Former State Senator's Casino Cited for Dealer Errors, Inaccurate Payouts

Written by:
Jagajeet Chiba
Published on:

This past Friday we reported on how a former New Hampshire state senator is under investigation for misusing Covid relief funds that were intended for his casino and bar.


Former Sen. Andy Sanborn owns the Concord Casino within The Draft Sports Bar and Grill in Concord and is seeking to open a much larger venue a few miles away, but the state lottery commission is now moving to permanently ban him from operating any such business.

He's accused of fraudulently obtaining $844,000 in funding from the Small Business Administration and using said funds to purchase two  Porsche race cars for $181,000 and $80,000 on a Ferrari for his wife Laurie Sanborn.  She is a current Republican state representative and currently serves as Deputy Majority Leader since December 2, 2020.  Laurie Sanborn was forced to resign as head of a study committee on gambling.

Federal authorities have been notified, and the state has begun a criminal investigation, said Attorney General John Formella.

“This case highlights the importance of law enforcement’s role in keeping illegal activity out of New Hampshire’s charitable gaming industry,” he said in a statement. “Our obligation to protect the public demands that we take action against any person who is found to have used their regulated casino to enrich themselves with fraudulently obtained taxpayer funds.”

Since this story broke, a Concord Monitor analysis of incident reports from the N.H. Lottery Commission was obtained by the Valley News and shows what it describes as a range of complaints and issues.  These include inaccurate prize payouts, discrepancies in charity donations, problems with surveillance camera functionality and dealer errors in table games.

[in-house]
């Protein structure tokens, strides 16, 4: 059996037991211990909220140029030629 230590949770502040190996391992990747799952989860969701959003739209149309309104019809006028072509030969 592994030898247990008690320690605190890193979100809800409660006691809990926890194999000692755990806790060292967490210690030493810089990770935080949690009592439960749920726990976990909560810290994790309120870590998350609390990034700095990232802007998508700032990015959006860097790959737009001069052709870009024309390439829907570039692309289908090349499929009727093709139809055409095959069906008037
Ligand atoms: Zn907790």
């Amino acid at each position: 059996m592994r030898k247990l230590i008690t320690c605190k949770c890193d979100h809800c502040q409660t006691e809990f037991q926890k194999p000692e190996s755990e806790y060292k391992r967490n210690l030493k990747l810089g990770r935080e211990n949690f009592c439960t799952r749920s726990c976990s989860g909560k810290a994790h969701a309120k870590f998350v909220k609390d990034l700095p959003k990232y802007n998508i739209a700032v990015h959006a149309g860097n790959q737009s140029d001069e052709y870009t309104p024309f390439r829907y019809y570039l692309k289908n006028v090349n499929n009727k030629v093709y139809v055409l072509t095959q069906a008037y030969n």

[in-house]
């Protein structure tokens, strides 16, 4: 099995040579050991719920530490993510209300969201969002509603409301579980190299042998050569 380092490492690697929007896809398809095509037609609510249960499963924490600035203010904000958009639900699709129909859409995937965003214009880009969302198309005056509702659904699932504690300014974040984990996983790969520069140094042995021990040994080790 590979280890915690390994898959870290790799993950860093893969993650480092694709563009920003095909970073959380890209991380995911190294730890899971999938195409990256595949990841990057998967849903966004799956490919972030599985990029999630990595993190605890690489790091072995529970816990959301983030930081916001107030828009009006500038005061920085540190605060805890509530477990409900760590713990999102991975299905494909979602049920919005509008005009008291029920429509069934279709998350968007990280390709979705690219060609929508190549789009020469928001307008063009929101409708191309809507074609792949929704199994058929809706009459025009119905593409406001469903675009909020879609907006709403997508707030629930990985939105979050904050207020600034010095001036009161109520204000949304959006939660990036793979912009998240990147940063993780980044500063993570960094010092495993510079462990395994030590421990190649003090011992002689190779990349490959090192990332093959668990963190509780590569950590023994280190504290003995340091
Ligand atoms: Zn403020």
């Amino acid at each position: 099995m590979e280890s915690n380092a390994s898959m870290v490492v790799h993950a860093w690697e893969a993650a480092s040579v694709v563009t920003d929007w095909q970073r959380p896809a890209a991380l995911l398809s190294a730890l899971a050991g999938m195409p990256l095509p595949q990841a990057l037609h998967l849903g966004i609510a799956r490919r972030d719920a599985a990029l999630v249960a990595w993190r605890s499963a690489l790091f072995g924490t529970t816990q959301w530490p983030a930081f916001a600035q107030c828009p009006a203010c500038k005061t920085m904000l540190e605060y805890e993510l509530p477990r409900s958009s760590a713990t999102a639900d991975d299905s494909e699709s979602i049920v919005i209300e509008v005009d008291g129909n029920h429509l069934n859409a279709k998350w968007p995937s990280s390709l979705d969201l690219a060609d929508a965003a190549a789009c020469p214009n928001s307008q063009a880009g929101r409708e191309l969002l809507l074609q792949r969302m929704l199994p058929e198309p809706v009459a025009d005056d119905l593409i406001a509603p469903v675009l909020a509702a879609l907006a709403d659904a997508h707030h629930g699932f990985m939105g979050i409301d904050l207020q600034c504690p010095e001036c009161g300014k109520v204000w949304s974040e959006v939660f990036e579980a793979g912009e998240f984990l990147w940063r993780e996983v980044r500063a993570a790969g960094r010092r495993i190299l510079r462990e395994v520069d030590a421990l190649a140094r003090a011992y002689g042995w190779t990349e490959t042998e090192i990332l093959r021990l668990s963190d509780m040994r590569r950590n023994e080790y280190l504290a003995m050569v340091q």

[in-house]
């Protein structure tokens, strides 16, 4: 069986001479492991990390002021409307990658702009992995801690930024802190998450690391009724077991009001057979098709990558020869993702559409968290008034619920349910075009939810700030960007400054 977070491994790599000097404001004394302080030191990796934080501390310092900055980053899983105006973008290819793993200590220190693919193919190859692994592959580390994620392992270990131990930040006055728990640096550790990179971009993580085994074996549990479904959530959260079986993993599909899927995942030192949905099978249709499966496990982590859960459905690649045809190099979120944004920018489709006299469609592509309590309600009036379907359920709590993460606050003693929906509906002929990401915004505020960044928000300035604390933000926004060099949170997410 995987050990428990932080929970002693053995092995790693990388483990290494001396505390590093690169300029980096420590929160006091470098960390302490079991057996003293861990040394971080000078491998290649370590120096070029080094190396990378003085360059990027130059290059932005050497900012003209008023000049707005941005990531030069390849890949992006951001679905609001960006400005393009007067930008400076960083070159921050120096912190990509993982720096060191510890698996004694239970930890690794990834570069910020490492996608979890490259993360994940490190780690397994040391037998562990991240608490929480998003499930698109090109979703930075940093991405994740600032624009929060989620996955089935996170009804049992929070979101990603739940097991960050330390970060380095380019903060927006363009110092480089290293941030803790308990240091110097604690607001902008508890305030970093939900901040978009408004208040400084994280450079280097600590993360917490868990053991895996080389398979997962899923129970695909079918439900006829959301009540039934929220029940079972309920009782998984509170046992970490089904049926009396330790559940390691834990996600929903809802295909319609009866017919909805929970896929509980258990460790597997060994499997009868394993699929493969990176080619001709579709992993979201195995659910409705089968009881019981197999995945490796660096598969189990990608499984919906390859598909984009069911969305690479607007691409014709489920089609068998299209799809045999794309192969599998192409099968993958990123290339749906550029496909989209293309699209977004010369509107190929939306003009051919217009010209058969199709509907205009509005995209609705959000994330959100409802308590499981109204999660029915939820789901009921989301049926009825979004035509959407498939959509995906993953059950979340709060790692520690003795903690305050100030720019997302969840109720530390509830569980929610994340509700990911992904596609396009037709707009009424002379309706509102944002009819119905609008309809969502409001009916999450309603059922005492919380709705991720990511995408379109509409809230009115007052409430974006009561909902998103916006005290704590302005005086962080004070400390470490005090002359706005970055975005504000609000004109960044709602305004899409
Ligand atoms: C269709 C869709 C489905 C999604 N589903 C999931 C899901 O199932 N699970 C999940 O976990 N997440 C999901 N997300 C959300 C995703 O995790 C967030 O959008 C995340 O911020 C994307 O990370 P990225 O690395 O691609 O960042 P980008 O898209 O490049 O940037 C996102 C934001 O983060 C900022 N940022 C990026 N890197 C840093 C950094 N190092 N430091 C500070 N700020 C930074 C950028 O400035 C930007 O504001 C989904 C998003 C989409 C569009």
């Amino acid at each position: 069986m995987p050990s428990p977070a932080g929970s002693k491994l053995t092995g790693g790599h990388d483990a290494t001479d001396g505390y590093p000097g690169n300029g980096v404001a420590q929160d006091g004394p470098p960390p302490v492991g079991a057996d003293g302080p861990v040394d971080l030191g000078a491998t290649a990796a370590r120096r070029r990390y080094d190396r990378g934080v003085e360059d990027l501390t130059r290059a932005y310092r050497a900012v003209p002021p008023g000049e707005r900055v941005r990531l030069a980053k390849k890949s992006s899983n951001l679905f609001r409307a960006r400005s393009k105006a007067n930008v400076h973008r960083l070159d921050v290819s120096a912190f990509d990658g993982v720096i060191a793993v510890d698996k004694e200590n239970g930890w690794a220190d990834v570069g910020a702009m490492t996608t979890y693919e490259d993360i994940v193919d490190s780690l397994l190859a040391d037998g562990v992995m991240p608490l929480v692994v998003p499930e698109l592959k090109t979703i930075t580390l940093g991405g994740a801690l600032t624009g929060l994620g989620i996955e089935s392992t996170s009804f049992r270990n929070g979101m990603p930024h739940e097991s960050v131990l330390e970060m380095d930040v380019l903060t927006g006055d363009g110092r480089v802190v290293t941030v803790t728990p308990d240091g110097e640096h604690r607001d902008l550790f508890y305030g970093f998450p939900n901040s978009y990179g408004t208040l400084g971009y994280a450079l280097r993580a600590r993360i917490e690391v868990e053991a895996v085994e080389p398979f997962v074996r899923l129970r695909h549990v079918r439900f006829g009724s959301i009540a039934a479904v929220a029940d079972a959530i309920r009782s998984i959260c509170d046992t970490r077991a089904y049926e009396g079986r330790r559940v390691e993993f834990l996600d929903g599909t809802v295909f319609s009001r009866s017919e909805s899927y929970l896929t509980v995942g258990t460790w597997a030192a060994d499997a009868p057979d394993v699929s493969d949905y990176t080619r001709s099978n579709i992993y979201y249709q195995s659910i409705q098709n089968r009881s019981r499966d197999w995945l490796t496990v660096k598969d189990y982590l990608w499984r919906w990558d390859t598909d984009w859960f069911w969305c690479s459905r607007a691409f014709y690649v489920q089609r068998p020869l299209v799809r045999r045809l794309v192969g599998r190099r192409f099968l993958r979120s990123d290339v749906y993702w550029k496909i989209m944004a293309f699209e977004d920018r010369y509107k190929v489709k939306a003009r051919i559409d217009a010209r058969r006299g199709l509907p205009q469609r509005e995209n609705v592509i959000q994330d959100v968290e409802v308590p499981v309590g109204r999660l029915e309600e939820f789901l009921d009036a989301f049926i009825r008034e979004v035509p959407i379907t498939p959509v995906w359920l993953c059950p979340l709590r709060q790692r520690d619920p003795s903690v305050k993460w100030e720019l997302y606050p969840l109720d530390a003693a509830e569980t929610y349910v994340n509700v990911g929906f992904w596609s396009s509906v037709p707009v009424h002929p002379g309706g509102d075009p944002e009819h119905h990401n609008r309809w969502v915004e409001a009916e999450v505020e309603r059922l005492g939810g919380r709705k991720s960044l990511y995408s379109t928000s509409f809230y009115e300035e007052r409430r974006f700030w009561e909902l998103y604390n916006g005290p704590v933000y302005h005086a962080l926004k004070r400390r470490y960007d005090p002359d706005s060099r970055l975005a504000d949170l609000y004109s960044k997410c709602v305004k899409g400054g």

The Monitor received the records through a Right to Know request.  More records are anticipated some time next week.

In one case an individual took part in a poker tournament featuring an advertised $700 to be split by the winners.  Instead, they were given $300 to divide amongst themselves.  The unidentified man also claimed that Sanborn had threatened him in the past.

Security problems were also highlighted in the records.  These included mishandling of cash, a failure to conduct dual counts and instances where the casino deducted funds from the prize pool to refund a player who no longer wished to participate in a game, according to The Monitor.

The Sanborns also planned to open another casino under the guise of "wanting to give back to the community".   Residents of Concord near the planned venue expressed concerns over the impact on emergency services, traffic, poverty and the increase in crime, including theft, drug use, prostitution and sex trafficking.

“As we see in other New Hampshire communities, we have an opportunity to make a material, positive financial impact with upwards of 72 local charitable organizations, of which real good can come,” Andy and Laurie Sanborn wrote in their application to the city of Concord for the new casino on Break O’ Day Drive off Loudon Road.

And residents fears are hardly unwarranted.

Last year, a fight outside the Concord Casino resulted in one man's arrest for an active warrant. Later, the suspect was accused of smashing his head against a barrier inside the cruiser.  Just months earlier, a man was taken into custody after reportedly punching a woman in the face and pulling out a handgun during.

- Jagajeet Chiba,

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